It’s another weekly episode of Star Trek: The Original Series: The title – “Bread and Circuses.”
This time, Capt. Kirk, Mr. Spock, and Dr. McCoy beam down to Planet 892-IV, a planet identical to Earth in almost every way – except Rome never fell.
Along with scantily clad space babes and gladiatorial games there are gun-toting Roman legionnaires. Not only did Rome never fall in this story, but apparently Denmark rises to become supplier of submachine guns to the empire, and a pretty badass submachine gun at that.
They are toting the Madsen M-50 9-millimeter submachine guns by Dansk Industri Syndikat. Its simplicity and ease of maintenance are stellar even if its popularity back on Earth was somewhat limited.
The M-50 is an open bolt, blowback submachine gun that fires only in full-auto at a cyclic rate of 550 rounds per minute. It has a 32-round box magazine and is slightly more than 30 inches long with the stock unfolded.
However, it’s most unusual feature is the way the operator field-strips the weapon. A barrel nut holds two halves of the hinged sheet metal receiver together – when the operator closes the stock and removes the barrel nut, he can open the receiver like it is clamshell housing, exposing the inner parts of the gun.
All the parts such as the bolt, operating spring and guide, and the barrel easily remove for cleaning. When finished, the person cleaning the weapon just reverses the process and snaps the sides of the receiver shut and replaces the barrel nut.
Besides, it looks exotic and foreign – probably one of the reasons movie and television armorers loved using it.
In the original Planet of the Apes films the M-50 was mocked-up in a futuristic shell to make the gun look even more alien – perfectly suited for a world where apes carried the guns and made the laws.
Also in 1968, the film Ice Station Zebra portrayed Soviet paratroopers carrying the gun, no doubt because of its foreign look.
Even legendary cinematic Italian crime families packed the gun. In The Godfather and The Godfather Part II, Corleone “made men” are carrying M-50s as they provide security around the various family compounds depicted in the movie.
But “movie gun” was not what the Madsen’s manufacturer intended. In a world full of cheap, mass-produced World War II submachine guns like the M-3 “Grease Gun” or the Sten, the Madsen put up with a lot abuse without jamming.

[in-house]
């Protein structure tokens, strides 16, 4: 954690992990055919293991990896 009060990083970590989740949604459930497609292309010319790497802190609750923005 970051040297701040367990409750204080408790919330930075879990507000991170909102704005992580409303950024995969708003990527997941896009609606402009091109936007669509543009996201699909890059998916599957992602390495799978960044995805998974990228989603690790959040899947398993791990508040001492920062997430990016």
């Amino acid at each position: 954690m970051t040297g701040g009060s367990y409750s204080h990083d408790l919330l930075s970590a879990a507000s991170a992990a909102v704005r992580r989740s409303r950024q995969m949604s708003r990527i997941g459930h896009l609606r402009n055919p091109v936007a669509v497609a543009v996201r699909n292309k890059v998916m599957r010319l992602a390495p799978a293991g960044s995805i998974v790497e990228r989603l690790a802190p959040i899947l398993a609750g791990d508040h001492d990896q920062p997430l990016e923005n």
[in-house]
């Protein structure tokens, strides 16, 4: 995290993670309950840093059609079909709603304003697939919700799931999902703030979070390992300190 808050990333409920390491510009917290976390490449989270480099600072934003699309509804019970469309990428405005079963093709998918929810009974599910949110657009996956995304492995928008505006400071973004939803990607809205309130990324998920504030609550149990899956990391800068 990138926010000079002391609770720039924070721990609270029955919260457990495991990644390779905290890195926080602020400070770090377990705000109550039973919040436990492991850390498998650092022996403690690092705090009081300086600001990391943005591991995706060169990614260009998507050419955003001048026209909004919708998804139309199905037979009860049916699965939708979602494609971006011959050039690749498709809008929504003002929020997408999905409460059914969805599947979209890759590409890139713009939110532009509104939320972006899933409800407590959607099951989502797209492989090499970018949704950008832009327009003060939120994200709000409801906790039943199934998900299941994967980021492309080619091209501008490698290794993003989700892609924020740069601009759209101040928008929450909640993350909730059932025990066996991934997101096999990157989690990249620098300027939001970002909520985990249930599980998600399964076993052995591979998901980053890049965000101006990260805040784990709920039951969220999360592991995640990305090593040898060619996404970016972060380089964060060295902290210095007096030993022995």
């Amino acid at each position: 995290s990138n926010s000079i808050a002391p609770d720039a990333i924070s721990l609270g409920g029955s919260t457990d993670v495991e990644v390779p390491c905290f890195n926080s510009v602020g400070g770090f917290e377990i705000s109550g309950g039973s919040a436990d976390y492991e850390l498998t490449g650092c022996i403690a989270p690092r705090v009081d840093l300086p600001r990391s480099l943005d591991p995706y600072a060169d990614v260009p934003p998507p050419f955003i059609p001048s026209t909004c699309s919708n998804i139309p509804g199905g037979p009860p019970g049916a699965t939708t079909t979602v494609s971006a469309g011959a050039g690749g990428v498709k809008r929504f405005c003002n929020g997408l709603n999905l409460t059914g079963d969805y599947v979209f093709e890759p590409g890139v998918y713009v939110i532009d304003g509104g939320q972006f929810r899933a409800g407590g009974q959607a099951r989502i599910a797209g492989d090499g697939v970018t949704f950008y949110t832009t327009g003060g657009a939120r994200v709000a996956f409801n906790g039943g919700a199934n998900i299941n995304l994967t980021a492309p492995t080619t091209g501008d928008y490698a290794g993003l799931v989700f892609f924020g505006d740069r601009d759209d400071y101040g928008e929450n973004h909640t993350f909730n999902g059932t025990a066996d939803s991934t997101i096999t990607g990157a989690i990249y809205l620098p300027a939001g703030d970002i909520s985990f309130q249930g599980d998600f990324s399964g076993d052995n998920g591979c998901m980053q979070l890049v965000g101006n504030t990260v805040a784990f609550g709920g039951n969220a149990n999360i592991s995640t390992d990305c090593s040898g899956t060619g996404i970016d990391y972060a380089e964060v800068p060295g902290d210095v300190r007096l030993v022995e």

The Special Forces Foreign Weapons Handbook describes it as a “well-made weapon” that “incorporates low-cost production features, sturdiness and simplicity of disassembly seldom found in weapons of this type” and that it possessed a stock that was “one of the most rigid types available and the weapon can be fired as easily with the stock folded as it can with the stock unfolded.”
Latin American military and police units used it widely. During the 1950s, Dansk Industri Syndikat sold thousands of M-50s to Latin American countries including Argentina, Chile, Colombia, Paraguay, and Venezuela.
Brazil also purchased the gun, but then produced its own licensed version called the M-953 or the INA – for Industria Nacional de Armas of Sao Paulo. The Brazilian makers of the INA originally chambered the weapon in .45 ACP, a caliber popular with most of their nation’s armed forces and police.
However, during the early 1970s Brazil’s defense ministers decided that 9-millimeter Parabellum would be a better choice in ammunition. They eventually ordered a massive conversion program to re-chamber the weapons in 9-millimeter as well as add a select-fire modification.
Special Forces and CIA operators during the Vietnam War frequently carried the M-50 or armed the “indigs” with the gun.
In South Vietnam, Green Berets frequently placed the weapon in the hands of the montagnards, the indigenous hill people who defended villages against the Viet Cong and served as rapid response forces alongside special operators.
Small enough to be secreted inside their woven pack baskets, M-50s gave the montagnards real firepower as they scouted hills and trails for Viet Cong activity.
Despite obvious interest in the M-50, sales of the weapon were good but not great. Its biggest competition was the veritable flood of surplus submachine guns from World War II that inundated the military market during the 1950s.
So, it became a movie gun – whether it was in “space, the final frontier” (at least as it was portrayed on television) or in dozens of movies on the big screen.